I used to be a very successful shopper. I would go to the mall and easily drop $300 or $400 without thinking too much about it. I would spend $100 at the Chanel counter, move on to some shoes, then an outfit or a nice pair of earrings.
Before my son was born, my husband and I had quite a bit of money. I made only about $15,000 less than he did and boy did we live it up. We would go shopping and buy whatever we felt like, then go eat lunch, then shop some more. We traveled, we drank champagne at expensive bars, we parked valet. Were we crass and materialistic? I suppose we were, although it didn't feel like it. I knew many people who bought way more than I ever did, but the trick for them was that they charged their purchases, then paid the minimum on their credit cards. My husband and I almost always paid off our balance in full.
Because of our penchant for saving money even though we spent quite a bit of it, we were able to put a fairly large down payment on our townhome. The one thing we did NOT pay off was our wedding, we figured we could pay the whole thing off in about a year without any dent in our standard of living. Also at that time, we bought a townhouse-full of brand new furniture, new washer and dryer, new refrigerator, and many other things we felt we needed to start out in our home. My husband bought a new car (he really did need it). Needless to say, we had quite a bit of debt come on all at once, although we had our one year plan, and if things had stayed the same, it would have worked out perfectly.
However, God usually has other plans for you, and our son came as what we like to call a "surprise blessing" two months after we were married. At only three months pregnant I had to go on disability, thus cutting my paycheck by about a third. I had always told my husband that when we had children, I wanted to stay home with them. It is not for me to have someone else take care of my children for 80% of the time. Why have them if you are going to have someone else raise them?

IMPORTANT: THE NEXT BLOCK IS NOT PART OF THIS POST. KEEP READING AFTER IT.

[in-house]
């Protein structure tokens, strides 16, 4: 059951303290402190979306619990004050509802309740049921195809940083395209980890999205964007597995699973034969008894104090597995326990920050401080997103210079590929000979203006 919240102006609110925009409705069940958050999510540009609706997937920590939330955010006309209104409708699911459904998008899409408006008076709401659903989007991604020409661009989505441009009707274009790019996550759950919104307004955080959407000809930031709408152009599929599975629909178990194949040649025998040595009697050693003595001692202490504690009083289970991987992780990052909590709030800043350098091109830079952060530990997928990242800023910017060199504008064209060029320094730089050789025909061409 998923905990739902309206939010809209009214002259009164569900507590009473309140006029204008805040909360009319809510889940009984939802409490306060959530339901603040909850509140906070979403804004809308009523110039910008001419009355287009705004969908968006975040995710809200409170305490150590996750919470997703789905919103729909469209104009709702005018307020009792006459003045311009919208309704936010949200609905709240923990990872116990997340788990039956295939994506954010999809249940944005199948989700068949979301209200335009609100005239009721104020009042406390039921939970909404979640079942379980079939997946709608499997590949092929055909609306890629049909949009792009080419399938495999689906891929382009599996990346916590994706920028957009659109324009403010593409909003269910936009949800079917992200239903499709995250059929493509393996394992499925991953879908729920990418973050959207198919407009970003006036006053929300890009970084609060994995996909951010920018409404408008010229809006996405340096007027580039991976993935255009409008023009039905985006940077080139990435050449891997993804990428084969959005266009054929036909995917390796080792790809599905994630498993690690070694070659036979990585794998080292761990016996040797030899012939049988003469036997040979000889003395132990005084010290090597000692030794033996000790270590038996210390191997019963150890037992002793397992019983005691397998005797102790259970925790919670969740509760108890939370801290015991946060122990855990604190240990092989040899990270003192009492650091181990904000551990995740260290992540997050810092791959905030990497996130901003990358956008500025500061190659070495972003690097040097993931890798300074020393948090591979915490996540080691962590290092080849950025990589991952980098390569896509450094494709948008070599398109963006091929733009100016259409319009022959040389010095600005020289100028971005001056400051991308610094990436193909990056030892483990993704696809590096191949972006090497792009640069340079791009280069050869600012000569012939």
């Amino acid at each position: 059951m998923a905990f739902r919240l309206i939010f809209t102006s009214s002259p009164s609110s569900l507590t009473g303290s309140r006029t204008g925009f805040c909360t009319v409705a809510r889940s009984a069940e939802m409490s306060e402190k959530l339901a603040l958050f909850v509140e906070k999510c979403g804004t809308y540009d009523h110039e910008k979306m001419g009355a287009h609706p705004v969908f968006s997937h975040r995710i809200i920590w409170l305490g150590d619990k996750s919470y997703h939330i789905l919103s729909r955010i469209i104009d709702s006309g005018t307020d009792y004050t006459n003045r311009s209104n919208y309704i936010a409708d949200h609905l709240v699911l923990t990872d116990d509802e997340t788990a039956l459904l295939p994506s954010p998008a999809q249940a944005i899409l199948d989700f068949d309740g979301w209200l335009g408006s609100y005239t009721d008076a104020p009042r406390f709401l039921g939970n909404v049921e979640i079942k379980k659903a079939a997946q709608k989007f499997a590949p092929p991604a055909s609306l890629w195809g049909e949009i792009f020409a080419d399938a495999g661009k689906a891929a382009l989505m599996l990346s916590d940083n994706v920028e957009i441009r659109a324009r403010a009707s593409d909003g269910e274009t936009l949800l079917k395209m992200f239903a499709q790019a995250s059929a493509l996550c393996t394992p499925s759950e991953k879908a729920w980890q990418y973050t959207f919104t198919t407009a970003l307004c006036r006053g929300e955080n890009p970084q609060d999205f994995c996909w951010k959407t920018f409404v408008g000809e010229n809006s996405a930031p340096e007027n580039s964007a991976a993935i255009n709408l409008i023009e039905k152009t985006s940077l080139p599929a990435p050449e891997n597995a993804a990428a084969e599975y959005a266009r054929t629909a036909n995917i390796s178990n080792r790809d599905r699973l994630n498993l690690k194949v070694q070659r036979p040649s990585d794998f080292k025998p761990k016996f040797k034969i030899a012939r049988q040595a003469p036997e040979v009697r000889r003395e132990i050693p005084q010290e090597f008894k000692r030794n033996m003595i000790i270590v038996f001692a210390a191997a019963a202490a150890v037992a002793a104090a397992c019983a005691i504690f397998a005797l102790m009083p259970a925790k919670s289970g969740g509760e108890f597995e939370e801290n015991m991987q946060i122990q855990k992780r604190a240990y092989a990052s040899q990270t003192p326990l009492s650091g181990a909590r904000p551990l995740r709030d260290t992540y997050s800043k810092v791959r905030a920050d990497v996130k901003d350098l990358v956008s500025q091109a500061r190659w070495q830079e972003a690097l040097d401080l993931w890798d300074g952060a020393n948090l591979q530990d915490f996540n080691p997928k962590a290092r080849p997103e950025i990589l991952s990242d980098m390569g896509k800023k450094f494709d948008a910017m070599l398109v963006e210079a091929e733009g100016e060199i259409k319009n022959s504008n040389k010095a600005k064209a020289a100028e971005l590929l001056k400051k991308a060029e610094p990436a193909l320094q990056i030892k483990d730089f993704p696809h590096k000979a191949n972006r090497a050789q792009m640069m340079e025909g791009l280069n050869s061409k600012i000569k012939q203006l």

But I digress. We took a huge cut in income by me staying at home and now we are poor, poor, poor. Yesterday we made our list of people we were buying for Christmas, and we had 12 children on it, plus about 10 adults, and that is cutting out people whom we normally would have bought for. All I can say is thank goodness for Tuesday Morning and Target. We had a very strict budget that we actually stayed under, and managed not to look too cheap in the meantime. It is hard for me to adjust to this, the lack of financial freedom of any kind. Every purchase I make I have to think about and justify the cost.
But is that such a really bad thing after all? Isn't thinking about what you buy and essentially paying as you go a good strategy for living life? Being caught up with the latest things and having the most expensive things isn't necessarily the path to happiness.
My path to happiness is being with my son and raising him along with my husband. It is seeing him grow and blossom into an intelligent, loving human being who will hopefully enrich the world. That my friends, is worth all the Chanel makeup in the world.